As a researcher in analytical services and method development at UPM’s R&D centre, Saara Laamanen is continuously working on improving and developing both products and processes.
For the 24-year-old recent graduate from the Lappeenranta University of Technology, the job is pretty much a career dream come true.
“This is my first real job apart from summer jobs and being able to continue working with the same themes as during my studies is spot-on what I wanted at this stage of my working life,” she says.
“It’s a job that’s never completed, so it feels good to know there are plenty of opportunities in the future.”
However, in her teenage years, Laamanen wasn’t sure she’d go for science, let alone chemical engineering. The reason she studied advanced mathematics, chemistry and physics was because she enjoyed practical subjects more than reading and writing essays.
“I’m glad I did, too. Had I not chosen to study these subjects at an advanced level, it would’ve been much more difficult for me to pursue a career in technology later on,” says Laamanen.
Saara Laamanen believes more women would be interested in the fields of science, technology, engineering and mathematics if they were encouraged from an early age.
Many young women are like Laamanen: technology and engineering just might not be on their radar as they are considering career options. This is a pity because the shortage of skilled technology professionals is an international problem; and despite the constantly growing job market, girls and women don’t seem to be aiming for degrees that would help them take up these new jobs, as was pointed out in a study released by Microsoft last year.
Laamanen believes that if only girls – and young people, in general – understood the impact science has on the direction our societies are taking, they’d be much more inclined to get involved.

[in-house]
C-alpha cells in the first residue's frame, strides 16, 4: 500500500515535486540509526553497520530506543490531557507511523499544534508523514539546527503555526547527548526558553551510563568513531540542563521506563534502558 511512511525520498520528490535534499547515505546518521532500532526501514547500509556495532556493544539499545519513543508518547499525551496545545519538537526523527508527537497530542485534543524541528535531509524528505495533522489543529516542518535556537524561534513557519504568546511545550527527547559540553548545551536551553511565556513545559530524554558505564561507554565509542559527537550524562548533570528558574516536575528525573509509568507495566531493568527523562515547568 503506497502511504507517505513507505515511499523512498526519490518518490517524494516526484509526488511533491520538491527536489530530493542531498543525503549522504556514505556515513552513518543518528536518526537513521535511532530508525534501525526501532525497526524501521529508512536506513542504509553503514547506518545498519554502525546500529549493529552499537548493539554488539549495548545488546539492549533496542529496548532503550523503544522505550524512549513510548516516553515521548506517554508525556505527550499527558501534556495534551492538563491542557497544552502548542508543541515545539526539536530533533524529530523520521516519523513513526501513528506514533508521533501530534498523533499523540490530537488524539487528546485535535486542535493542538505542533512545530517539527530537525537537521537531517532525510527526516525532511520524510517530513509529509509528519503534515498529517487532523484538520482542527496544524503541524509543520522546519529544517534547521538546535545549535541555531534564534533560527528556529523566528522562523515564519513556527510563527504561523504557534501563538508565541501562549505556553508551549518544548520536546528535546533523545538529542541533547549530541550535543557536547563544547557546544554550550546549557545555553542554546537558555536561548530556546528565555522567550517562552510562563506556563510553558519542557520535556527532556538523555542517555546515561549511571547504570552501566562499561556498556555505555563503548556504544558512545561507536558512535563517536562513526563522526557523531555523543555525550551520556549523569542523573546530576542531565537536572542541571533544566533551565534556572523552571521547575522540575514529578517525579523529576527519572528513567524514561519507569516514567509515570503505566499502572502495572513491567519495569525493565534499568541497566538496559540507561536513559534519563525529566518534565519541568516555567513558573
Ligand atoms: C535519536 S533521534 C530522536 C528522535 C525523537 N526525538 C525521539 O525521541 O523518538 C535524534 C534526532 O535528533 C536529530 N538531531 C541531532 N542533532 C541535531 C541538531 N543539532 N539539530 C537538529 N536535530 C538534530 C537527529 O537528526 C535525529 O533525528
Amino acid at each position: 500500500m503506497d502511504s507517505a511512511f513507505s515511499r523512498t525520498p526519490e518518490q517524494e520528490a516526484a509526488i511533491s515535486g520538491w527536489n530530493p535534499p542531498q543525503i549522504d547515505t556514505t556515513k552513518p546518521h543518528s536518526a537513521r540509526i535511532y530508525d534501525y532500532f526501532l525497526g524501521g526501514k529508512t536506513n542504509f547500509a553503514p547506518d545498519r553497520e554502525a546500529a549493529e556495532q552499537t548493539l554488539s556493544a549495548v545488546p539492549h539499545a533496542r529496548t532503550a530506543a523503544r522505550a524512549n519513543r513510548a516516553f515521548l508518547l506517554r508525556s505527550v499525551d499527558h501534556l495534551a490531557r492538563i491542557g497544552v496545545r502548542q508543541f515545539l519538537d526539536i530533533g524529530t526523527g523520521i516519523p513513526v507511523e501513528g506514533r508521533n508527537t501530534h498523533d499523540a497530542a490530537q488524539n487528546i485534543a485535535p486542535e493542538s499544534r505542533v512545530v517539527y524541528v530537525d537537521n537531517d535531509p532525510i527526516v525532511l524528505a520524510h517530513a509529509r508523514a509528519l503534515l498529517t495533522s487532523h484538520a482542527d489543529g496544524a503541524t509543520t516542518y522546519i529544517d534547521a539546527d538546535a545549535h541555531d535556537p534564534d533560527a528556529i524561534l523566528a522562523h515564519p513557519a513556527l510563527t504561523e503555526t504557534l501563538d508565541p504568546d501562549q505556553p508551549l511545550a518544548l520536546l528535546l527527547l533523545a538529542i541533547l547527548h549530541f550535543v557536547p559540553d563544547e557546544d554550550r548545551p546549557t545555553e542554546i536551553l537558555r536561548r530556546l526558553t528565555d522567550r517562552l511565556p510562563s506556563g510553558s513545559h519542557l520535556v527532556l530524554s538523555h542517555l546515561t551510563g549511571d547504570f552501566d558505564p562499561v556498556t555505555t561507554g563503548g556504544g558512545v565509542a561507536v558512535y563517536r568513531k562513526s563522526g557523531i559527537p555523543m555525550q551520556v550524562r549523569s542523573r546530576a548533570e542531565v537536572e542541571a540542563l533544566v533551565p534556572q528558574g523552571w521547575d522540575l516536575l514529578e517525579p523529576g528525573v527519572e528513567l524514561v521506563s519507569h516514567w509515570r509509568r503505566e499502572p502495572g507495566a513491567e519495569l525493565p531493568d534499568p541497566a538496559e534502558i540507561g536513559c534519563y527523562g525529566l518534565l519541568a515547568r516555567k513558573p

“A 15-year-old often has no clue as to what different types of engineers do for a living,” she says. “Many people studying advanced sciences tend to aim for medical school and might not understand it’s far from being the only option.”
One major factor, according to the study by Microsoft, is girls not knowing how studying science, technology, engineering and maths can lead to having a positive impact on the world. However, even a little exposure to actual applications of the knowledge can dramatically change this outlook. Laamanen just wishes this message was delivered earlier in education.
“At universities, I believe they succeed at conveying how important science is to better the world through, for example, battling climate change and making safer and more efficient use of resources, but for some, that’s already too late,” she says. “I do feel like my job has a meaning and that I can make a difference.”
Safety, sustainability, diversity
Laamanen admits that during her first two years of upper secondary school, she wasn’t particularly fussed about her future studies. Thus, she deems herself lucky as she didn’t give up on science subjects, despite not being entirely sure how she’d make use of them later in life.
Laamanen encourages schools to begin career coaching earlier and focus on what skill sets are needed in the future – and what for. She also emphasises that the real-life experiences of budding professionals are useful for young students trying to figure out what to do next.
For Laamanen, it’s obvious that women are just as needed as men to make our ways of life safe and sustainable, and she has never been discriminated against at work due to her gender or young age.
“It benefits everyone to have a diverse group of people around. Together, we can find new angles and points of view and stop taking our own ways for granted.”
Text: Anne Salomäki
Photos: Ville Vauhkonen